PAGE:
Film #83: Hearts of Darkness: A Filmmaker’s Apocalypse (1991)

film 83 hearts of darkness
Rating: 4/5

“There were too many of us, we had access to too much equipment, too much money, and little by little we went insane.”

Film buffs will probably at least be aware of how troubled the shooting of Apocalypse Now was. Filmed in the Philippines (like so many exploitation films around the same time), it was initially intended to be a six week shoot; principal photography eventually ended after sixteen months. Plagued with difficult actors, hurricanes, and political unrest that regularly forced Coppola to stop filming so that the government could use the helicopters that they had provided, not to mention copious amounts of drugs and the general day to day challenges of living in the jungle, what was meant to be a fairly quick, though ambitious, adaptation of Joseph Conrad’s novel Heart of Darkness, became a monster that threatened to not only make everyone involved insane, but even almost killed its lead actor.

Today, Apocalypse Now is widely considered to be one of the greatest films of all time, capturing the horrors of the Vietnam War, still fresh in people’s minds when it was released in 1979. I’ve not seen it, and my knowledge of it is limited to general trivia and quotes (“I love the smell of napalm in the morning”), and the references to it in a Buffy the Vampire Slayer episode (Restless). It didn’t really appeal to me, but Hearts of Darkness, which documents the problematic shoot and presents a fascinating insight into the heart and mind of a filmmaker determined to see his masterpiece come to life, instantly caught my attention, and did not disappoint. It’s a gripping documentary, with great on-set footage (shot by Coppola’s wife Eleanor) and secretly recorded conversations between the director and his wife. Early in the film, we hear Coppola plaintively stating: “My greatest fear is to make a really shitty, embarrassing, pompous film on an important subject, and I am doing it. And I confront it. I acknowledge, I will tell you right straight from… the most sincere depths of my heart, the film will not be good.” Yet despite the countless problems and issues, he refused to give up, and the results speak for themselves.

It’s hard not to be impressed, particularly today, at just how determined Coppola was. The money and time that was spent making his vision come to life, not to mention the amount of sheer man power (and explosives) is truly incredible – while a similar shoot today would no doubt substitute jungle life for green screens and napalm for CGI post-production effects, the 1970s were a notably different time for filmmaking, with the likes of Coppola, Scorcese, Kubrick, Lucas and Peckinpah paving the way as the creators of “New Hollywood.” Hearts of Darkness demonstrates how determined these new filmmakers were – no longer content with studio work, the 1970s saw a new kind of filmmaking, one that prided itself in realism and politics. It’s fascinating hearing Coppola talking about Apocalypse Now, and equally fascinating to hear his wife discuss her life as a result – the director dragged his whole family over to live in this troubled region. He is revealed to be dogged, obsessed even, and willing to do anything and everything to see his film completed. After Martin Sheen suffers a heart attack during shooting, Coppola responds by saying “If Marty dies, I wanna hear that everything’s okay, until I say, “Marty is dead,” perfectly capturing the dogmatic, ruthless supremacy of The Director.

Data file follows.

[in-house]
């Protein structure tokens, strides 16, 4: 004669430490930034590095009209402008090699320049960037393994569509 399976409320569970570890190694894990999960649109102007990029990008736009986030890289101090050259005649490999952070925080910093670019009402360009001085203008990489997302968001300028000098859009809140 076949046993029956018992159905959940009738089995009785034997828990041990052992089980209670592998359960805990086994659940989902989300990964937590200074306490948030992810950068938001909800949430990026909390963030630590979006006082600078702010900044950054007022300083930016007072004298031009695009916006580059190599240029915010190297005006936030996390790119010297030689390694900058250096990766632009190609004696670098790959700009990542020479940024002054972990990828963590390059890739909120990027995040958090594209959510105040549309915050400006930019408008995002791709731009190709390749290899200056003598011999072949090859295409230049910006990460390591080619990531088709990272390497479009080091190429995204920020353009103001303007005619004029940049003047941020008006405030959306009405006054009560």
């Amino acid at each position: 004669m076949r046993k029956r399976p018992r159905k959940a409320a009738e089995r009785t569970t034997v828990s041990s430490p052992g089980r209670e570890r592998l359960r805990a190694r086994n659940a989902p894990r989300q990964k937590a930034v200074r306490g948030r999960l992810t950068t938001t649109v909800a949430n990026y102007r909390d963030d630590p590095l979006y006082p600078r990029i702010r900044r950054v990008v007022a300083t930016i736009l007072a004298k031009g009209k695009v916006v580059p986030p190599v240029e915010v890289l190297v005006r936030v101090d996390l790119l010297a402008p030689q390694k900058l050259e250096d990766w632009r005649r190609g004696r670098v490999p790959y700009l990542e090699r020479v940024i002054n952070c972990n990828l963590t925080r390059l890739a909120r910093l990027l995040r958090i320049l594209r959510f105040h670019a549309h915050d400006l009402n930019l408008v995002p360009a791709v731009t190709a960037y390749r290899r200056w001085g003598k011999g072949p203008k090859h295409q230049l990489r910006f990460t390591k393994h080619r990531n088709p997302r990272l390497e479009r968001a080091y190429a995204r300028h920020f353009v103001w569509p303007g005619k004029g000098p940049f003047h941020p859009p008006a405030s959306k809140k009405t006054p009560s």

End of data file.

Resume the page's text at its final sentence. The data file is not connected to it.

This behind-the-scenes glimpse into Apocalypse Now, and the filmmaker(s) determined to bring a vision to life, is wonderfully honest, and filled with instantly recognisable faces – Marlon Brando, paid vast sums of money to appear in a small, though crucial role only to turn up on set tremendously overweight and sufficiently embarrassed about his physical condition that he refused to be portrayed as what he was; Dennis Hopper, clearly high as a kite during the shoot; George Lucas ruminating on Coppola’s vision and choosing to steer clear; a young Sofia Coppola suddenly relocated to the jungles while her father goes, as he himself admitted, insane. The stories told are evidence of the insanity, as the cast and crew remain isolated from the “civilised” world of Hollywood and the comforts of American living, as the money fritters away and the critics become more and more doubtful as to whether the film will ever see the light of day. It’s a true testament to Coppola’s determination that Apocalypse Now was finished – although one gets the feeling that, even had half his cast keeled over, if a hurricane had wiped out the country, if he had been declared bankrupt, he would have carried on, and even if it had killed him, his last breath would have been used to shoot that final image to see his movie completed.

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Film #41: Waltz With Bashir (2008)